Pelicans and World Records


This week I've been thinking a lot about this TikTok meme where a country music song plays and the singer sings "How the hell you spell showfer" and then a reply comes "Chauffeur" and then the singer sings "Ooo fancy pants rich McGee over here, fucc you." The audio is used when people of different economic classes have disparate experiences. You can watch lots of them.

But the audio itself was created by an AI that some people made explicitly to turn text into songs of various genres. I do not know how this works, but it apparently isn't that complicated since there are now many similar tools. Parallel to this is the very long tradition of websites and social media accounts that repost screenshots of funny things that happened on the internet. Now there's a new crop of social media accounts that convert those funny things that happened on the internet to AI-generated songs (often superimposed over people playing Minecraft or Subway Surfers because it helps keep people from getting distracted and swiping away).

An account of that sort found a 2020 Twitter thread (shown below) that was created entirely by accounts that have now either been privated or suspended, but lived on because of those websites that post screenshots of funny things. The video actually contains a bunch of such pieces of content turned into country music, but the "Showfer" one got used in a clever way by someone and is now viral on TikTok and Reels.

This makes me think about a lot of things, but a big one is ownership. Obviously, the people who wrote the original Twitter thread are not getting any credit or any benefit from their words going viral and creating a lot of value for mega-corporations. In fact, I've seen lots of people believing that the "Showfer" song is a real country music song created and hoping they might be able to hear the rest of it!

It makes me think a bunch of other things too, but they all kinda boil down to, "culture is extremely weird and confusing and it is very strange to be an individual inside of an unrecognized superorganism."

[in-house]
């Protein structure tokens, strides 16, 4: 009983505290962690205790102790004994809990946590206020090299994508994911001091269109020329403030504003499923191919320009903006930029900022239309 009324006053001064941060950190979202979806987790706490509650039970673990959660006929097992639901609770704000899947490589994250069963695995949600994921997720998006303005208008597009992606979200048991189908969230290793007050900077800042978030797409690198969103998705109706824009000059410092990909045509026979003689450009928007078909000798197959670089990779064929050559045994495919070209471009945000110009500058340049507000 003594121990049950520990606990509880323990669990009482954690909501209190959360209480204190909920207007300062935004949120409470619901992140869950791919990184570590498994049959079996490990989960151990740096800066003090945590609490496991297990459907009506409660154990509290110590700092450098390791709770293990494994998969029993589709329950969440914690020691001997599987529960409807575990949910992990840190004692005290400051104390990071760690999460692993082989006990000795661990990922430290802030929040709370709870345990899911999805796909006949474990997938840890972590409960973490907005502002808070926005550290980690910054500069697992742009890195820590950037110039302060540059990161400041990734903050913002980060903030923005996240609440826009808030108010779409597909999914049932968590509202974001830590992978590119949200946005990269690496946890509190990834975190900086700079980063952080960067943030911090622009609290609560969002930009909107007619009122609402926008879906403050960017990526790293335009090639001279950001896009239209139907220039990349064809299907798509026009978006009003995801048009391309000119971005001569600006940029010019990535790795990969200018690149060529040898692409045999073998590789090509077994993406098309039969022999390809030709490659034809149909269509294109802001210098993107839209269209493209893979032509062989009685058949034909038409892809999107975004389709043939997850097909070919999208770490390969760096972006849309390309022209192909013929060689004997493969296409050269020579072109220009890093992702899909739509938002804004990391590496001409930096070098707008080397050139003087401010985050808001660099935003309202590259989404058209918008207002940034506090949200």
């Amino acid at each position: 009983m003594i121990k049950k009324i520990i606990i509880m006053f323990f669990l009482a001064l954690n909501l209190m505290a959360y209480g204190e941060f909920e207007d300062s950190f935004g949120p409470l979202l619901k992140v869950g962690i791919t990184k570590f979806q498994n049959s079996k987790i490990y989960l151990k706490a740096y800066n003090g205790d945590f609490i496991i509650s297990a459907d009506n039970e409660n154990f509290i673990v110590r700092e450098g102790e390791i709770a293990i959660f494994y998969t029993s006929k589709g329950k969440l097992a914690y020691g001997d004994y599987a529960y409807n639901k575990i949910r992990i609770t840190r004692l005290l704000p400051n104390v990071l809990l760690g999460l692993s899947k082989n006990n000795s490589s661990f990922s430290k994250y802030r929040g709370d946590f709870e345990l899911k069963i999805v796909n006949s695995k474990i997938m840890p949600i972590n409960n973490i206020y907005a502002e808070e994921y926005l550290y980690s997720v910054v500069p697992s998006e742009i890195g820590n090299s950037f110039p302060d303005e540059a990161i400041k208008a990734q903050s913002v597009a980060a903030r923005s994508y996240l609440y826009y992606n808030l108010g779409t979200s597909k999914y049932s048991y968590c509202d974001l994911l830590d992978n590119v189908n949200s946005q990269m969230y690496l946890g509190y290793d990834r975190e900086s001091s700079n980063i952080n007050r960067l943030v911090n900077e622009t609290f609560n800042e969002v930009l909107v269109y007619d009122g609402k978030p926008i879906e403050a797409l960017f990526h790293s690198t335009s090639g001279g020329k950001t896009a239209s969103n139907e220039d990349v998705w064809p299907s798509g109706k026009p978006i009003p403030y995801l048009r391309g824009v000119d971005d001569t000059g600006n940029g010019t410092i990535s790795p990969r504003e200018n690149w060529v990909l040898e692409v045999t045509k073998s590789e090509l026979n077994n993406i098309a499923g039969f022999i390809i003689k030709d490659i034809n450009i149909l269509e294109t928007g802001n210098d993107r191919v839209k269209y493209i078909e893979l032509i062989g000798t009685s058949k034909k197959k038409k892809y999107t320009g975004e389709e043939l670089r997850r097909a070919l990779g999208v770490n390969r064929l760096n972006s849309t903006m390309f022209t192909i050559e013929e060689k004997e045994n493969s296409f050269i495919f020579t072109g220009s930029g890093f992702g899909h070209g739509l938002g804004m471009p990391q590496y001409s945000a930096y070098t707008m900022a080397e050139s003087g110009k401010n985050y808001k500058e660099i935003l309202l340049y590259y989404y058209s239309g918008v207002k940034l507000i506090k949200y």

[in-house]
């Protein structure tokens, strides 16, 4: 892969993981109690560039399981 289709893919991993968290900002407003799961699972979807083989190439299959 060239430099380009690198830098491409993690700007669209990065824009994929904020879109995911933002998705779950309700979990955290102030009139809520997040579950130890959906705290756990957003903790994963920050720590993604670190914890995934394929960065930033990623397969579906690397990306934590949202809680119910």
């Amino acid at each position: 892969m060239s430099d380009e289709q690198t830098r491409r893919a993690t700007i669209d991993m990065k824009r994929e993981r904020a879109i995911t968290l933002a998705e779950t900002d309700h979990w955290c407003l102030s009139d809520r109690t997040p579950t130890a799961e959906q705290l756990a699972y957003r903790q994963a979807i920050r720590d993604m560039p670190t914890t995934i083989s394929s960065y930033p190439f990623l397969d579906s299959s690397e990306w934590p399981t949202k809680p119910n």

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This Week in Stuff

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What’s John Reading?

I've just read a book written by a Nerdfighter! It's called A Body Made of Glass by Caroline Crampton, and it's about hypochondria, a disorder that shares a lot with OCD and other forms of obsessive thinking challenges. I loved the book--it's a wide-ranging, relentlessly curious cultural history exploring everything from John Donne's hypochondriacal writing to the author's personal life with hypochondria since recovering from cancer. The title comes from a phenomenon in early modern Europe where many people came to believe that parts of their bodies were made of glass and therefore exceptionally fragile. Someone might develop a belief that their buttocks were made of glass, or that their heart or some other organ was. Crampton explores how our particular obsessive fears are a response to our historical moment, but the underlying impulse seems near universally human.

Commercial flights have become significantly safer in recent decades

Esteban Ortiz-Ospina

According to figures from the Aviation Safety Network, in the 1970s, there were about 6 fatal airliner accidents for every million commercial flights. This meant about 1 in every 165,000 flights ended in a fatal accident.

As the chart shows, this figure has dropped steadily in the last 50 years. According to the latest data, it is now about half a fatality per million flights. This means that, on average, it now takes more than 2 million flights for a fatal accident to occur./

Our World in Data is a UK-based non-profit organization that publishes research and data to make progress against the world’s largest problems. You can find more of their data insights here.